News / Asia

Afghan Forces Kill 7 Insurgents After Airport Attack

An Afghan security officer stands near the body of an insurgent killed in a battle near Kabul airport, Afghanistan, June, 10, 2013.
An Afghan security officer stands near the body of an insurgent killed in a battle near Kabul airport, Afghanistan, June, 10, 2013.
Sharon Behn
Taliban fighters, including suicide bombers, attacked Kabul's airport Monday morning. The airport handles civilian air traffic, but also houses NATO military facilities. The insurgent attack is the latest in a series of strikes targeting international organizations operating in Afghanistan.

Explosions and rocket fire were heard in the capital early Monday morning, as seven Taliban militants attacked the Kabul airport, apparently in an attempt to strike at NATO operations there.

In a message to the media, the Taliban claims responsibility for the attack, which it says was aimed at the “foreign military side” of the airport.

The message also claims to have inflicted major casualties, but Afghan officials say that no Afghan forces died in the fight. The Taliban often exaggerates casualty numbers.

Taliban assaults on the strongly guarded airport are unusual. But the Taliban recently have ramped up their annual so-called Spring offensive as national forces continue to take on more security responsibilities ahead of international troop withdrawal in 2014.

Interior Ministry spokesman Sediq Sediqqi says seven militants, armed with rocket-propelled grenades and other weapons, tried and failed to penetrate the airport.

"Our forces today proved that we can foil any kind of attack, especially those complex and difficult terrorist attacks like today," said Sediqqi.

  • Blood is seen on the wall of a building after an attack in Kabul, June 10, 2013.
  • Afghan security personnel investigate the site of an attack in Kabul, June 10, 2013.
  • Afghan soldiers patrol a building after a Taliban attack near Kabul airport, June, 10, 2013.
  • Members of the NATO-led International Security Assistance Force arrive at the site of an attack in Kabul, June 10, 2013.

As explosions and gunfire shook the area, security forces quickly shut down roads leading to the airport and canceled all flights leaving the capital.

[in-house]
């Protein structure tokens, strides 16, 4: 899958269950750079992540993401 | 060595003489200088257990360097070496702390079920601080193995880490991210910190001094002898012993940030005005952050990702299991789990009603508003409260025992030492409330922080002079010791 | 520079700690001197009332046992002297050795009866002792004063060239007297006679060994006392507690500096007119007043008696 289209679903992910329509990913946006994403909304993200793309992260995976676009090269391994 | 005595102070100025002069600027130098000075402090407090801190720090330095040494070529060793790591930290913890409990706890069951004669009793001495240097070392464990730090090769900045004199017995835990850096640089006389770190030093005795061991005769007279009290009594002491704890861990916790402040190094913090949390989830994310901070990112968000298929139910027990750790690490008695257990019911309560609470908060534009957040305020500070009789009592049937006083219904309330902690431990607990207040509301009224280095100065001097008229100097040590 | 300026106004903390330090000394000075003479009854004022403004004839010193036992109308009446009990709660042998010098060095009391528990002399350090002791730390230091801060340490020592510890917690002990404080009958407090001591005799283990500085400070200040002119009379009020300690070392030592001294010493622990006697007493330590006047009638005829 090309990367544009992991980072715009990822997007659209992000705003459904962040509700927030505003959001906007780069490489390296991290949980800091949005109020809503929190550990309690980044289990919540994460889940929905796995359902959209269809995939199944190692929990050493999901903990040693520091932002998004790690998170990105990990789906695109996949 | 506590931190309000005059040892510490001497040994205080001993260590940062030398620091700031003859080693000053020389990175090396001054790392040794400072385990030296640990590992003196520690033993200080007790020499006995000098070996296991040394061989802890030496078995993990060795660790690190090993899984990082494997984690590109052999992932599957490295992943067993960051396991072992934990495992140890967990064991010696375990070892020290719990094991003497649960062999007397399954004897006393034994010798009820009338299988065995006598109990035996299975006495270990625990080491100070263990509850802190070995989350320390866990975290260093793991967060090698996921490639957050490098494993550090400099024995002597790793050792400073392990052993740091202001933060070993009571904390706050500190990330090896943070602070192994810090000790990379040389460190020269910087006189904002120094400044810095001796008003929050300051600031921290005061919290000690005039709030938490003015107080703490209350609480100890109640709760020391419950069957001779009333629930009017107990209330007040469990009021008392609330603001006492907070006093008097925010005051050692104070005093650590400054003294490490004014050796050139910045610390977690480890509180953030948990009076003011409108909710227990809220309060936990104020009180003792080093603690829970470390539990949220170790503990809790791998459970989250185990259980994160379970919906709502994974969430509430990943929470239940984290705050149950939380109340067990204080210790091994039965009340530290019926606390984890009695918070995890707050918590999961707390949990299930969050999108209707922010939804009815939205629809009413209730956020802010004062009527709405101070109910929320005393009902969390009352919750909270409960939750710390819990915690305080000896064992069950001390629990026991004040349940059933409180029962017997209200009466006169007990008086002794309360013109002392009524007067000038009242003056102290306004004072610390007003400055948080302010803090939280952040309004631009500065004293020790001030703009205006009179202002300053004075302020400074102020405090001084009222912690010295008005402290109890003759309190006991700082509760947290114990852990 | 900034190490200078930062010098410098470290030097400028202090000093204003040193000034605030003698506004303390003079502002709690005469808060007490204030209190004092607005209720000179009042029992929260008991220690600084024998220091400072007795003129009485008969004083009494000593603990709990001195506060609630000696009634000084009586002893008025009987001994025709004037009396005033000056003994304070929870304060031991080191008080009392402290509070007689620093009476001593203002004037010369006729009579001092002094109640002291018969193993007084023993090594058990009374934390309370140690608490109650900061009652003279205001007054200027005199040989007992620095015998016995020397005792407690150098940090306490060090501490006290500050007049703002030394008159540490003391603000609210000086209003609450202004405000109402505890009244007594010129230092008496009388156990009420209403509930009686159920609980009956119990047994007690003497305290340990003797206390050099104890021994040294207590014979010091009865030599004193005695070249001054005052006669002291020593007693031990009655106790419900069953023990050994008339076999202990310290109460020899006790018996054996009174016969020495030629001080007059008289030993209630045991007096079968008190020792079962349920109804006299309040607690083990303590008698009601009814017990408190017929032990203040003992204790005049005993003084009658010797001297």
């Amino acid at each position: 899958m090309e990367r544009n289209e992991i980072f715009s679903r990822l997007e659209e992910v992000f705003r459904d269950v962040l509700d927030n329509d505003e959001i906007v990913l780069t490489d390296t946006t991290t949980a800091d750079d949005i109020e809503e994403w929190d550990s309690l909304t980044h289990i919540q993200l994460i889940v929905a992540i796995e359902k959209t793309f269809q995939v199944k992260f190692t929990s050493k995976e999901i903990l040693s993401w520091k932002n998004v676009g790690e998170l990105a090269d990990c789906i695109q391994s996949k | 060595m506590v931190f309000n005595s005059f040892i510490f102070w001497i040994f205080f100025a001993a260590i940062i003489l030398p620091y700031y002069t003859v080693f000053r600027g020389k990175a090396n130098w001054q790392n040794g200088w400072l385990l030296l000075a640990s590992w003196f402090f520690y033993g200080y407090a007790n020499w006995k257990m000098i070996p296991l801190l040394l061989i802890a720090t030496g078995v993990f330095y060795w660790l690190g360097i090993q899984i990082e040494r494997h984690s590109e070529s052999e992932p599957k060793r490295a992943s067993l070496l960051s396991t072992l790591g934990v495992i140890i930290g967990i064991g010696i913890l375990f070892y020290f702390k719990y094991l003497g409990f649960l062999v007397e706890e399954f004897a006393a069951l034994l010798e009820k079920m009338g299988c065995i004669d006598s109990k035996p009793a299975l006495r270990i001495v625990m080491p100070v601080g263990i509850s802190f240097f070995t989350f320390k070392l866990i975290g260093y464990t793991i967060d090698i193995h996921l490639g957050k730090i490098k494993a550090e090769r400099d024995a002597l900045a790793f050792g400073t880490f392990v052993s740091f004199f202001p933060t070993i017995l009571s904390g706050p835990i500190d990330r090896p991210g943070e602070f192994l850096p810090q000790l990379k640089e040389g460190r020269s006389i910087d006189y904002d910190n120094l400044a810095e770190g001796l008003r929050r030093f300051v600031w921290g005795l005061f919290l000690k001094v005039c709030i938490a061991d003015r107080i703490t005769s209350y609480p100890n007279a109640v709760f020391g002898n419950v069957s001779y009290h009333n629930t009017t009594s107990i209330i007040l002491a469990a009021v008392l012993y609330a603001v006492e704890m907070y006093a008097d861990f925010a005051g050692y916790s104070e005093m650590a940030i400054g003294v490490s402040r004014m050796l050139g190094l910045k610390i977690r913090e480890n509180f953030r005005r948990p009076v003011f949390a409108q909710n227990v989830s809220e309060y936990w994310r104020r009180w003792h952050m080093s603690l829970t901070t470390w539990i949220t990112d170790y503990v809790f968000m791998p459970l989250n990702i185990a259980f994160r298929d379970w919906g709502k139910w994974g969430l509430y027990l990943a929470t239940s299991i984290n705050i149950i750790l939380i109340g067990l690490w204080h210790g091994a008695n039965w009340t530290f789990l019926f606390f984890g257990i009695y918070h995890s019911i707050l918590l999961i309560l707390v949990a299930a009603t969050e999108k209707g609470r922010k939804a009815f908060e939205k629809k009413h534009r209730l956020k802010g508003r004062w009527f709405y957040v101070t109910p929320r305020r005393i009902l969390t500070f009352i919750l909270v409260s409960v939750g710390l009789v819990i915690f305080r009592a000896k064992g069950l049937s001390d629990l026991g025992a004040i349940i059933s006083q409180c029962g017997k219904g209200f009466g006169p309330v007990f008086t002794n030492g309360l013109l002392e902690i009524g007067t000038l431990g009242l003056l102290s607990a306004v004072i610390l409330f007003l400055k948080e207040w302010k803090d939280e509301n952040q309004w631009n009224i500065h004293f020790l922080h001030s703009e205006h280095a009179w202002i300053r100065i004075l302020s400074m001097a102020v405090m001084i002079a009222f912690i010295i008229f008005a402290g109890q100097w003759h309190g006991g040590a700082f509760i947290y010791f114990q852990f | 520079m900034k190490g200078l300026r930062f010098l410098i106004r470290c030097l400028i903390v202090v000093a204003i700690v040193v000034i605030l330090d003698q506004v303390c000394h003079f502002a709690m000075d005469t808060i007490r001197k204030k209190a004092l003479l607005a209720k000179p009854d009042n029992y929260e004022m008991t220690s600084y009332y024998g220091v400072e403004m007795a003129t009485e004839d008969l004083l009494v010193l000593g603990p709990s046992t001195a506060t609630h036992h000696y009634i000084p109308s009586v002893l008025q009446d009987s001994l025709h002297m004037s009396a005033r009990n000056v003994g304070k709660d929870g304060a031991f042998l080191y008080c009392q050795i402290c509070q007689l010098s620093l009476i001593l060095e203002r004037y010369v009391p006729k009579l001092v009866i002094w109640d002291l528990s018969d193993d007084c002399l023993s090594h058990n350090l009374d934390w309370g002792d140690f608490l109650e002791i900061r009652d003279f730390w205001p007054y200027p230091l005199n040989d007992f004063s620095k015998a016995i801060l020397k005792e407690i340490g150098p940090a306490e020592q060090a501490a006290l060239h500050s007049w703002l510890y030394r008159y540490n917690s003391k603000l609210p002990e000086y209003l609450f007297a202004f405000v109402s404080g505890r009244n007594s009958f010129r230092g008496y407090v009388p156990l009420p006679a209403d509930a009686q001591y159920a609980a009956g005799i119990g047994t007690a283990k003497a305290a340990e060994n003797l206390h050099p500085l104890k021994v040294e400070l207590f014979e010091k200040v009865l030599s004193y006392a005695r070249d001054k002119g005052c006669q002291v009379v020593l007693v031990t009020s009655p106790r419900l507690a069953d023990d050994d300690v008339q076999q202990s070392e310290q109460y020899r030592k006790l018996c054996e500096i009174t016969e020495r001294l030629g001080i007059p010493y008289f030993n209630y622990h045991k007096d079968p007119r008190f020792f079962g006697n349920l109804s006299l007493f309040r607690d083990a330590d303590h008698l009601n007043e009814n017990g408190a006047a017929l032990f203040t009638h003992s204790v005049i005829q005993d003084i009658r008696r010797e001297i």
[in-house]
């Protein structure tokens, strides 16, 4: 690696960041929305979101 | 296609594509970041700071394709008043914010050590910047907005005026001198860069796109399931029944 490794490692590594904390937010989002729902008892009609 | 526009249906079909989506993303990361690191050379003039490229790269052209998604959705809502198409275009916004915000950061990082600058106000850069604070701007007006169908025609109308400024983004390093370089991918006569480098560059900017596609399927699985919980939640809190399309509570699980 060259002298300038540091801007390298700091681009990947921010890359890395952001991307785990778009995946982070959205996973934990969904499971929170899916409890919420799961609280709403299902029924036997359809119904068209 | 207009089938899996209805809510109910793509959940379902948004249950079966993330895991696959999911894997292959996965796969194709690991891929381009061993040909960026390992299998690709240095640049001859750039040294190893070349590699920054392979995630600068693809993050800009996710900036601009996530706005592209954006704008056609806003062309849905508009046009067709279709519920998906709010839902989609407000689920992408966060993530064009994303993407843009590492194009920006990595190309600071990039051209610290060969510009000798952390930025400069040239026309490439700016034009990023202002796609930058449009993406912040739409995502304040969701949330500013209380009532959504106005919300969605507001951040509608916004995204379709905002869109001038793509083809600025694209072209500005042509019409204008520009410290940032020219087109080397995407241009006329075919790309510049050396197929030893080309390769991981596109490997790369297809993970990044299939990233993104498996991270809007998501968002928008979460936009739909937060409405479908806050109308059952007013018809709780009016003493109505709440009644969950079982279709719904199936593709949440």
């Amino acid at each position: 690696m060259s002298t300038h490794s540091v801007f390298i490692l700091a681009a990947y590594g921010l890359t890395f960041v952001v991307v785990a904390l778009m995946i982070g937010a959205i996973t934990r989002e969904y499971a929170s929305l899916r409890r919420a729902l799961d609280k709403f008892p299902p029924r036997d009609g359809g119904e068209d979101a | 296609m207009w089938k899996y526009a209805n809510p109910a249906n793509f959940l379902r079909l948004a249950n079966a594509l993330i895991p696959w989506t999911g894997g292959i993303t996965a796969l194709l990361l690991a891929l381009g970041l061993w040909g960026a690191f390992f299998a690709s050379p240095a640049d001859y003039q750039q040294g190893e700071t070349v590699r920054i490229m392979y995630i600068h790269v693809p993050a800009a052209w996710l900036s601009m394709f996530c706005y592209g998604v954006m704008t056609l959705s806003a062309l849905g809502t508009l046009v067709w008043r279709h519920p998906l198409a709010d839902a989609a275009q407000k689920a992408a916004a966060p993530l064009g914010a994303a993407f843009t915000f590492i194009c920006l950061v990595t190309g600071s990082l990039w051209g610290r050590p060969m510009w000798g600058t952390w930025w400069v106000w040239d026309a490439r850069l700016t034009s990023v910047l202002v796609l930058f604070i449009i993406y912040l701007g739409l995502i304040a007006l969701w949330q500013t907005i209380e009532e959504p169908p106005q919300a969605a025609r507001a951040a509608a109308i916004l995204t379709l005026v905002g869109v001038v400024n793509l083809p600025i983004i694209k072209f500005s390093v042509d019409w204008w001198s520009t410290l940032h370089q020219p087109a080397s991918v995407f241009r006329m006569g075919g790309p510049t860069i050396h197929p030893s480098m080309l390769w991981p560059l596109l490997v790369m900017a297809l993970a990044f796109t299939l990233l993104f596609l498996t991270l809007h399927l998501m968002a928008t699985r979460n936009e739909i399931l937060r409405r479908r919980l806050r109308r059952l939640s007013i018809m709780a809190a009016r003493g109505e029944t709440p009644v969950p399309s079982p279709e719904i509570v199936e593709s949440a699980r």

Kabul police Chief Gen. Mohammad Ayub Salangi, says Afghan security forces successfully cleared the area after a four-hour gun battle with the militants.

He thanked God the attack did not affect the installations or the airplanes at the airport. There was just one empty structure that was hit.

On the same day, six suicide bombers launched an attack against three provincial government buildings in southern Zabul province, killing three police and wounding another 18 people.

In addition to hitting Afghan targets, in May Taliban militants attacked International Organization for Migration in Kabul and offices of the International Committee of the Red Cross in the eastern Afghan city of Jalalabad.

The ICRC temporarily withdrew some of its non-Afghan staff as a precaution. Afghanistan is one of the ICRC’s biggest operations, with some 1,800 staff members working in 17 locations around the country.

The United Nations says the last two weeks of May saw a sharp increase in civilian casualties in the conflict compared to the same period last year.

Analyst Omar Sharifi of the American Institute of Afghanistan Studies says the Taliban is trying to establish its power during the transition period.

“The whole idea of these high-profile attacks is - one of the main ideas behind it - is to disrupt the transition process and more importantly to remain relevant in Afghan political development currently, because we are in the year of elections campaign. And, if they manage to disrupt this and remain relevant then they think they will probably have an effect in post-14 [after 2014] developments,” he said.

Sharifi says that there is not one monolithic Taliban command directing the militant attacks, but rather several command groups fighting for power in different areas of the country.

Afghanistan is to hold national elections in April 2014, just months before the final pullout of all international combat forces in the country.

You May Like

Video Experts Warn World Losing Ebola Fight

Doctors Without Borders says world is losing battle against Ebola, unless wealthy nations dispatch specialized biological disaster response teams More

Video Experts: Rise of Islamic State Significant Development in Jihadism